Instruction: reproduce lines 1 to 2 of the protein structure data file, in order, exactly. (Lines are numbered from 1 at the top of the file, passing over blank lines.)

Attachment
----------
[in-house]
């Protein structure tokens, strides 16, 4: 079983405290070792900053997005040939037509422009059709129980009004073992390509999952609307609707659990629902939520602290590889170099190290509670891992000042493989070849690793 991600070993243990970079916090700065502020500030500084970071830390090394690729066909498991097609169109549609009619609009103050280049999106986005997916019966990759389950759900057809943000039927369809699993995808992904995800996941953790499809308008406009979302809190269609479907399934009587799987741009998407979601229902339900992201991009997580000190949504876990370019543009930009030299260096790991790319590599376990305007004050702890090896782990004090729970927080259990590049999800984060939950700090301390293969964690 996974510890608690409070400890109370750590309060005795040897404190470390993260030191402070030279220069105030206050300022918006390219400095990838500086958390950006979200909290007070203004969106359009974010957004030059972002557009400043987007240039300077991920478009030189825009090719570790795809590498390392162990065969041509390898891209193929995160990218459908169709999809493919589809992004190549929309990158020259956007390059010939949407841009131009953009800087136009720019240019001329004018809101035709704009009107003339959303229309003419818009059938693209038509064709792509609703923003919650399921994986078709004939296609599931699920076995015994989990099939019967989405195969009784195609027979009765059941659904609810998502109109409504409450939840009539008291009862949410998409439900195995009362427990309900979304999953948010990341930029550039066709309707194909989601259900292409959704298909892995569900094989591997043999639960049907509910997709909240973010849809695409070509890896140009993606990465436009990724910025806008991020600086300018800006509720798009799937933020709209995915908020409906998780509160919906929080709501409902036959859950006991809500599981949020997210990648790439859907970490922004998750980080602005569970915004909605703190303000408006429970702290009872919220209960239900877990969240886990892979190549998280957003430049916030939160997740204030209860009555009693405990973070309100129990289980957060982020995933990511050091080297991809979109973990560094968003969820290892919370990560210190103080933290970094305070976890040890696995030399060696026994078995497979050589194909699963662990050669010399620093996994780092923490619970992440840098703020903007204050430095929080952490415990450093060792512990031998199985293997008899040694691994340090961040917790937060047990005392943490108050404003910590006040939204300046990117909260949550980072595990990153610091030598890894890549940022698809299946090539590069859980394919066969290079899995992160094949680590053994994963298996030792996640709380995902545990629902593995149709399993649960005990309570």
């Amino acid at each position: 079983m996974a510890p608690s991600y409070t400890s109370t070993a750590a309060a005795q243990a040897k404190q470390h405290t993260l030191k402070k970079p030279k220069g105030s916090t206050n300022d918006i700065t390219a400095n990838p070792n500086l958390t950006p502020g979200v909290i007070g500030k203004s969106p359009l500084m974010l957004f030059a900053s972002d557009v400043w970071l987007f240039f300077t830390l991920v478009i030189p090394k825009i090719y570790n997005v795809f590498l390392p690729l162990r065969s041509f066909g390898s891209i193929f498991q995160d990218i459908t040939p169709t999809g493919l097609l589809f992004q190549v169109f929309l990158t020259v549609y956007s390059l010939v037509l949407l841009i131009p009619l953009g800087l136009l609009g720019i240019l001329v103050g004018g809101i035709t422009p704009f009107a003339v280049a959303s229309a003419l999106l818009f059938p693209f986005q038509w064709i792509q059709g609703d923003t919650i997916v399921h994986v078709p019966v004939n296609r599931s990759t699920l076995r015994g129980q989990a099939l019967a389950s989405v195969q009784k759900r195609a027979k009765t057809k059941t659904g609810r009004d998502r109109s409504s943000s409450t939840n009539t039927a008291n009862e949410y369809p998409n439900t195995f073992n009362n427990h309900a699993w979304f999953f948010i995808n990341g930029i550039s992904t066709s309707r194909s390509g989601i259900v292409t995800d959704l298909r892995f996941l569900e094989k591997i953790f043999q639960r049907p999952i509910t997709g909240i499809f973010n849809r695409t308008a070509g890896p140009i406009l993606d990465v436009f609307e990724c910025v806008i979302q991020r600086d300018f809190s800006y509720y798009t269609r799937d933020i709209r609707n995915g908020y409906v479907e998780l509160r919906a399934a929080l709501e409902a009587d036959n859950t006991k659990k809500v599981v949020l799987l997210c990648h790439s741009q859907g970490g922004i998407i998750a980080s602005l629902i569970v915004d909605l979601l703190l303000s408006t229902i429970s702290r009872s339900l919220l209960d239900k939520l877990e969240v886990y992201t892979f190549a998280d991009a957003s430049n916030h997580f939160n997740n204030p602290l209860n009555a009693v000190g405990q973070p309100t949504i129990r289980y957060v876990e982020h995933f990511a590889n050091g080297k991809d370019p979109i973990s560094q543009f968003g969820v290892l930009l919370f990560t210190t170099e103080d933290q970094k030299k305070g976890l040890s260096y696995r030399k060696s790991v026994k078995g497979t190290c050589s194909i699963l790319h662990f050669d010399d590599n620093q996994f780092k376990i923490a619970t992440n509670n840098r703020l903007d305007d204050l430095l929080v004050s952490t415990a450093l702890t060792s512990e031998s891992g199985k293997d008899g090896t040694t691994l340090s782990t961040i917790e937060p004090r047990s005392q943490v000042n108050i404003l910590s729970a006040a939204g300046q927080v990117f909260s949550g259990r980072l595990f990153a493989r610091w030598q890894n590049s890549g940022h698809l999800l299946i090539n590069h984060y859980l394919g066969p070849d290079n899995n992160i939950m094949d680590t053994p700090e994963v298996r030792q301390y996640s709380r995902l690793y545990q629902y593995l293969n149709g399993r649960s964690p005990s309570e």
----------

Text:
[in-house]
């Protein structure tokens, strides 16, 4: 079983405290070792900053997005040939037509422009059709129980009004073992390509999952609307609707659990629902939520602290590889170099190290509670891992000042493989070849690793 991600070993243990970079916090700065502020500030500084970071830390090394690729066909498991097609169109549609009619609009103050280049999106986005997916019966990759389950759900057809943000039927369809699993995808992904995800996941953790499809308008406009979302809190269609479907399934009587799987741009998407979601229902339900992201991009997580000190949504876990370019543009930009030299260096790991790319590599376990305007004050702890090896782990004090729970927080259990590049999800984060939950700090301390293969964690 996974510890608690409070400890109370750590309060005795040897404190470390993260030191402070030279220069105030206050300022918006390219400095990838500086958390950006979200909290007070203004969106359009974010957004030059972002557009400043987007240039300077991920478009030189825009090719570790795809590498390392162990065969041509390898891209193929995160990218459908169709999809493919589809992004190549929309990158020259956007390059010939949407841009131009953009800087136009720019240019001329004018809101035709704009009107003339959303229309003419818009059938693209038509064709792509609703923003919650399921994986078709004939296609599931699920076995015994989990099939019967989405195969009784195609027979009765059941659904609810998502109109409504409450939840009539008291009862949410998409439900195995009362427990309900979304999953948010990341930029550039066709309707194909989601259900292409959704298909892995569900094989591997043999639960049907509910997709909240973010849809695409070509890896140009993606990465436009990724910025806008991020600086300018800006509720798009799937933020709209995915908020409906998780509160919906929080709501409902036959859950006991809500599981949020997210990648790439859907970490922004998750980080602005569970915004909605703190303000408006429970702290009872919220209960239900877990969240886990892979190549998280957003430049916030939160997740204030209860009555009693405990973070309100129990289980957060982020995933990511050091080297991809979109973990560094968003969820290892919370990560210190103080933290970094305070976890040890696995030399060696026994078995497979050589194909699963662990050669010399620093996994780092923490619970992440840098703020903007204050430095929080952490415990450093060792512990031998199985293997008899040694691994340090961040917790937060047990005392943490108050404003910590006040939204300046990117909260949550980072595990990153610091030598890894890549940022698809299946090539590069859980394919066969290079899995992160094949680590053994994963298996030792996640709380995902545990629902593995149709399993649960005990309570």